“A lot of the projects have prevailing wage rates attached and a lot of them have signed Memorandums of Understandings with some of the trades,” Mr. Diorio noted.

Another major sector producing work for the Hudson Valley Building Trades is

The Metro North Penn Station Access project will deliver four new Metro North Railroad stations in Hunts Point, Parkchester, Morris Park and Co-op City in the Bronx, as well as major track upgrades in that borough.

warehouse/distribution construction. The trades are working on a number of large projects and are expected to be employed at a 925,000-square-foot warehouse being built for Amazon in Wawayanda if approved. Mr. Diorio said the owner Scannell Properties is in talks with the union on the project that recently applied for benefits with the Orange County IDA.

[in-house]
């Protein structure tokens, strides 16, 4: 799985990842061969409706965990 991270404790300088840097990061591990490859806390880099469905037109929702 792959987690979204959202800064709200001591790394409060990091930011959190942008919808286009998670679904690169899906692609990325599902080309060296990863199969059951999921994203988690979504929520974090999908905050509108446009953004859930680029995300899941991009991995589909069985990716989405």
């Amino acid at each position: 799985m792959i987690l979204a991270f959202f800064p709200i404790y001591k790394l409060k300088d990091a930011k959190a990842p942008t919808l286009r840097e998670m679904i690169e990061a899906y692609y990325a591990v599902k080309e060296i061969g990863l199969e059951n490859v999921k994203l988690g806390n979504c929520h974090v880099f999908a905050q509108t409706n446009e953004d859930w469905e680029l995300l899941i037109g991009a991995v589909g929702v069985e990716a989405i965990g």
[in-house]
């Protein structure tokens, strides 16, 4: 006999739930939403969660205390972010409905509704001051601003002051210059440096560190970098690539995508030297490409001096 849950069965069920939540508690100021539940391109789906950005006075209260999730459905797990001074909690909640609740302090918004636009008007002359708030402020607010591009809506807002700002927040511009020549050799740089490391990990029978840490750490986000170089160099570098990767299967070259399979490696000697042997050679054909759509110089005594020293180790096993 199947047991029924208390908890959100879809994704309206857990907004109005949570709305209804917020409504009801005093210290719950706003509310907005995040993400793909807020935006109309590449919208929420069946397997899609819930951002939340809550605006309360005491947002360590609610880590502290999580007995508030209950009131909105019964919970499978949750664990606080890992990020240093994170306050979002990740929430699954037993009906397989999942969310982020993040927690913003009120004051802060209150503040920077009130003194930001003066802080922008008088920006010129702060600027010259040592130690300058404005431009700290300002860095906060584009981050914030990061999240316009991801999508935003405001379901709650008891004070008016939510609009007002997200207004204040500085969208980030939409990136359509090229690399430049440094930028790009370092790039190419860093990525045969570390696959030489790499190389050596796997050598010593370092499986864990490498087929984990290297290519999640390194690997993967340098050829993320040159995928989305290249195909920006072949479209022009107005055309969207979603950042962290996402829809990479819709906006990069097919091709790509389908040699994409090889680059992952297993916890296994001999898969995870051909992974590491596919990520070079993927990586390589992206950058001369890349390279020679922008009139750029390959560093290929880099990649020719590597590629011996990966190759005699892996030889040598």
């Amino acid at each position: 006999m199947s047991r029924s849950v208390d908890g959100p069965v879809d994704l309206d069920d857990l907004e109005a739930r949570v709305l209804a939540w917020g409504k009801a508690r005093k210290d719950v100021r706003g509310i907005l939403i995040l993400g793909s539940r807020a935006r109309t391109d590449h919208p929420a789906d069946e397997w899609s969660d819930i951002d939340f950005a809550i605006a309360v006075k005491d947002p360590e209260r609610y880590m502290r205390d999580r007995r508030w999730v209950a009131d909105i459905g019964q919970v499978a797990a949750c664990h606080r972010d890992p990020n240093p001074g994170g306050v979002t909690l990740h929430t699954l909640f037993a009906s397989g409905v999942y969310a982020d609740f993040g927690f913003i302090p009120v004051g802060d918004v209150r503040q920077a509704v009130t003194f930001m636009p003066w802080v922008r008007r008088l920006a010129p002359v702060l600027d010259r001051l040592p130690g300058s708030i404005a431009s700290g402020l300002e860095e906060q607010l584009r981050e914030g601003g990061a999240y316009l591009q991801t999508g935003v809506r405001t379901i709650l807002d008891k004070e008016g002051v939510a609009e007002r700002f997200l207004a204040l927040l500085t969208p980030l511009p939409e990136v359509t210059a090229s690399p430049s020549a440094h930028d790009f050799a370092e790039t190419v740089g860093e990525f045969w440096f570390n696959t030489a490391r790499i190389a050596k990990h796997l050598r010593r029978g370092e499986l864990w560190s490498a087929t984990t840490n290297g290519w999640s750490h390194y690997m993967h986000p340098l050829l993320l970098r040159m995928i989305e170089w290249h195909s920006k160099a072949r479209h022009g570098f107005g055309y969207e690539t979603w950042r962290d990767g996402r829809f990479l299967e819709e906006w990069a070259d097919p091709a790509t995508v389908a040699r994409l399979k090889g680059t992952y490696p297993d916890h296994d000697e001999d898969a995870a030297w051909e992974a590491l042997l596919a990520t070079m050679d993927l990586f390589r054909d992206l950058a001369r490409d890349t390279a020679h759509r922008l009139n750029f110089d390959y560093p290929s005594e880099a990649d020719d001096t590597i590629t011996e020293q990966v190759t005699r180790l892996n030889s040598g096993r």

A PLA has been signed for work on the Medical Examiner’s Building in Orange County, which has been estimated to cost $23 million to develop.

Other work in the pipeline: renovations to Dutchess Stadium, work in connection with the eventual construction of a third lane on Route 17; a number of significant cannabis plant projects in the region and the more than $11-billion Clean Path energy project, which Mr. Diorio said he hopes some work could start by the end of this year.